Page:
Tuesday, January 29, 2008

We've Killed 'Em

Arthur J. Burnham

In cases such as the Burnham-Wayne murders there are always people who imagine they heard something or saw someone. At almost the very hour of discovery the crime became a sensation and the investigators were forced to run down each and every “clue” in order to satisfy the press and by default, the public. That there wasn’t a logical connection between the victims and the alleged suspects made no difference at all. Likewise the police felt pressure to get the “madman” responsible off the streets ASAP so they began rounding up any poor schmuck who had a wild look in his eye and grilled them for hours before they were released.

The best suspect authorities could come up with in the beginning was Arthur Burnham, the only surviving member of either household. He had an iron-clad alibi and would have been released immediately in today’s criminal justice system but the police weren’t taking any chances with him. Burnham’s alibi was his health. He was confirmed by his doctor and by his roommate to have been twelve miles away from the crime scene with a severe case of tubercular cough. Despite this fact, and the fact that he wasn’t healthy enough to swing an axe with enough force and as many times as needed to kill three adults, Burnham was held for two days. He attended the funeral of his family on September 22nd and was returned to his cell. Later that evening he was released and allowed to stay with his in-laws.

After Burnham’s release the prevailing theory was the murders were an act of revenge on Henry Wayne. Remember the argument he was seen having the week before his death? The theory went something like this: Henry Wayne was a gambler and the fifty-five dollars he had deposited in the bank were from playing cards and not from the sale of furniture back in Indiana. Argument-guy was a fellow card player who felt slighted by Henry’s good “luck” and so he confronted him. When Wayne refused to acknowledge Argument-guy’s (AG) hurt feelings, AG had no choice but to kill Henry and his family. So why were the Burnham’s killed you might ask? That’s easy. May Burnham was awakened by the noises next door and caught AG in the act so he had to kill her too. This of course completely ignores the fact May Burnham was killed while sleeping which meant she would have had to take the rather unorthodox action of going back to bed after discovering her neighbors being beaten to death by an axe wielding lunatic.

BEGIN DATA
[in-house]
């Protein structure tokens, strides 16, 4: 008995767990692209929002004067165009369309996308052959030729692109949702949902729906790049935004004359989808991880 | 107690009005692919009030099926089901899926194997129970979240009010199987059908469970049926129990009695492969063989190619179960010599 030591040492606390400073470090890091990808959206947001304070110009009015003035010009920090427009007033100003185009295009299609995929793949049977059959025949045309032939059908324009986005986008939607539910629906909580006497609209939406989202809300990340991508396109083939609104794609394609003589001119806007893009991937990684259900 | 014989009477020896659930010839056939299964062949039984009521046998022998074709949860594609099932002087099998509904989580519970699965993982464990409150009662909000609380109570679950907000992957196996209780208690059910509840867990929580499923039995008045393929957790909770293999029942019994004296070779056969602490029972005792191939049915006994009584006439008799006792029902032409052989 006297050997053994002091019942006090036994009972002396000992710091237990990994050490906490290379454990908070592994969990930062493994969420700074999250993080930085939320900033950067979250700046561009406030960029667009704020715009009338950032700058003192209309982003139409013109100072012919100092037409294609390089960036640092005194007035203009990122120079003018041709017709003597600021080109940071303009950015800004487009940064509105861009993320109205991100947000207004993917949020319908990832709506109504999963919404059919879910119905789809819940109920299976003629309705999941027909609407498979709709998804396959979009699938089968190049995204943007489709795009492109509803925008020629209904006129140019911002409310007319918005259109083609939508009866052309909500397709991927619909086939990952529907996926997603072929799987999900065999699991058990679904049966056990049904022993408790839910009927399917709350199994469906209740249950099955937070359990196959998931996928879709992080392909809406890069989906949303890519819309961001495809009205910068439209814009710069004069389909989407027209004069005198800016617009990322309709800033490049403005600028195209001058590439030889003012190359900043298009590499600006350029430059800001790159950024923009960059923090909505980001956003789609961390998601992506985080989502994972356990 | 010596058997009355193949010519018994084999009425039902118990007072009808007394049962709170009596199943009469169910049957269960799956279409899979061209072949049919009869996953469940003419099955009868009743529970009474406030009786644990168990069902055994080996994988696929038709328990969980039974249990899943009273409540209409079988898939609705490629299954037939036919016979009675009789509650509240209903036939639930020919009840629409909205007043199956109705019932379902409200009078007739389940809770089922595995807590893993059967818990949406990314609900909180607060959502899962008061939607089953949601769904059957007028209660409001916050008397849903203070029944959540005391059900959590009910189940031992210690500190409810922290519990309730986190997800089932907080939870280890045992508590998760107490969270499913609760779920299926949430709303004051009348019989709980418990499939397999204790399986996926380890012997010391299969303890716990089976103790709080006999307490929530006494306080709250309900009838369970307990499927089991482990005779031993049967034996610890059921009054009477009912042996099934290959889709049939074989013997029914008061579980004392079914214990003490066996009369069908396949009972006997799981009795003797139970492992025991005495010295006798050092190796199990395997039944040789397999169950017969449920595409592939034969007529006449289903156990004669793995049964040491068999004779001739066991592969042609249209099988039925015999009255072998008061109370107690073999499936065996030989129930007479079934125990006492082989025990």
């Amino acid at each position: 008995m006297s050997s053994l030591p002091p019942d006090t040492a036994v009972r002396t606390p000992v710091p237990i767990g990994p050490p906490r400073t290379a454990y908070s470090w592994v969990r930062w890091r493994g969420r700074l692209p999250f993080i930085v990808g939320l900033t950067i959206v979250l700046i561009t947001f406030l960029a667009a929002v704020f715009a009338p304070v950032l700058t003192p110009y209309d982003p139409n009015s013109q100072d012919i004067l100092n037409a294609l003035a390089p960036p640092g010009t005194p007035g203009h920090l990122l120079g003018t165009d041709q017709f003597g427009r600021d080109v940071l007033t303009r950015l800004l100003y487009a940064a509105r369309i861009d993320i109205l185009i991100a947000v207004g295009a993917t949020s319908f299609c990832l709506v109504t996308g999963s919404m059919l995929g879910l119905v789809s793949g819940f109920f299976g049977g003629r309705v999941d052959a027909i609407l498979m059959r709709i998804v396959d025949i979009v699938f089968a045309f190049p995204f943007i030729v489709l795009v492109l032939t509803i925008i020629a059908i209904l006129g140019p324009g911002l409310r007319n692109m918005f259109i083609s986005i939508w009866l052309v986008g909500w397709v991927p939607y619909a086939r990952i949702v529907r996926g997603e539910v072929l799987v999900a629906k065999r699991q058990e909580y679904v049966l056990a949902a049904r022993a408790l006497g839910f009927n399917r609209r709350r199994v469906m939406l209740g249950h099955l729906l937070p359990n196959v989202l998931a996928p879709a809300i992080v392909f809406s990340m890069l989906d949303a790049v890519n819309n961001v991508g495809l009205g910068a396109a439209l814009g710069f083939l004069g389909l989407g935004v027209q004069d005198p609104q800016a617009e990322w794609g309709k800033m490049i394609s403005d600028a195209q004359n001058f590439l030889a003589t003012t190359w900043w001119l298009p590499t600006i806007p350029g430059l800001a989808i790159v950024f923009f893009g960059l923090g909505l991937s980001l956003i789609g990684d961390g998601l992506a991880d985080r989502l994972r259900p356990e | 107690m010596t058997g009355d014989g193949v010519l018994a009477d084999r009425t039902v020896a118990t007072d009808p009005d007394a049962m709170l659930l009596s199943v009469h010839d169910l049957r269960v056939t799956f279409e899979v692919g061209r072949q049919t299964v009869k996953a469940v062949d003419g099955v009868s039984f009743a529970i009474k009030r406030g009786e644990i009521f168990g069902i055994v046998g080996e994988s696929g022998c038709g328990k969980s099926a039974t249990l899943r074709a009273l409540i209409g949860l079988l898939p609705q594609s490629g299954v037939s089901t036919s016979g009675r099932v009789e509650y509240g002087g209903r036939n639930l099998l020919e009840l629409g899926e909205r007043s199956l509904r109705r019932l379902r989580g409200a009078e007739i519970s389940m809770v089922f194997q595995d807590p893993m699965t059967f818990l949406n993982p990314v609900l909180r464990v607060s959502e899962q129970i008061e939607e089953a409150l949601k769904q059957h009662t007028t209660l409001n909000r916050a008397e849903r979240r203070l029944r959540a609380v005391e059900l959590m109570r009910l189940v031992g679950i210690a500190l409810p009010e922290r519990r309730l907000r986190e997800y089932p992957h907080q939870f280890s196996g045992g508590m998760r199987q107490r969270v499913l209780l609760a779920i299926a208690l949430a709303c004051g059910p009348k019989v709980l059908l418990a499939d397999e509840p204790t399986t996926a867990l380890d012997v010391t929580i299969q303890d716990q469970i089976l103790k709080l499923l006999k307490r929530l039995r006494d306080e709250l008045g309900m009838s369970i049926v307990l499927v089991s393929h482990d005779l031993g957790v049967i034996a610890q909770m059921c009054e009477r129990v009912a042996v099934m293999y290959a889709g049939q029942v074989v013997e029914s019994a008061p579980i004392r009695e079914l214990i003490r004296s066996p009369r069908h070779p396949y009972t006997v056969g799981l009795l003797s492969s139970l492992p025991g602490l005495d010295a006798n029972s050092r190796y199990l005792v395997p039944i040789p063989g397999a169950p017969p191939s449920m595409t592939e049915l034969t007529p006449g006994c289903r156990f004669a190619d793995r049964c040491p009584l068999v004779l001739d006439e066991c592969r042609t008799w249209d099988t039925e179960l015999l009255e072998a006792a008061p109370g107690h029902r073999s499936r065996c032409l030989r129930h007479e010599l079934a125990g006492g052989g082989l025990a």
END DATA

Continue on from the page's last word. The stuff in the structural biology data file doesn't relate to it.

While this “theory” was discussed only briefly it is a great example of the imaginative nature of wannabe witnesses when it comes to high profile crimes (see also “The Idiot Who Confessed to Killing JonBenet”). I am reasonably certain this story came about due to the imagination of two teenage girls who lived on the north side of town. A seventeen year old girl told police she heard a man, known only as “John,” tell another man “We’ve killed ‘em.” This “evidence” was backed up by a friend of the girl’s, another teenaged girl. At any rate, the man the police believed to be Argument-guy turned himself in and it was quickly established he had never met nor heard of Henry Wayne before the crime was discovered.

Tomorrows post will go into the second suspect, Anthony “Tony” Donatel, a former suitor of Alice May Hill who may have kept in closer contact with May than Arthur Burnham realized.

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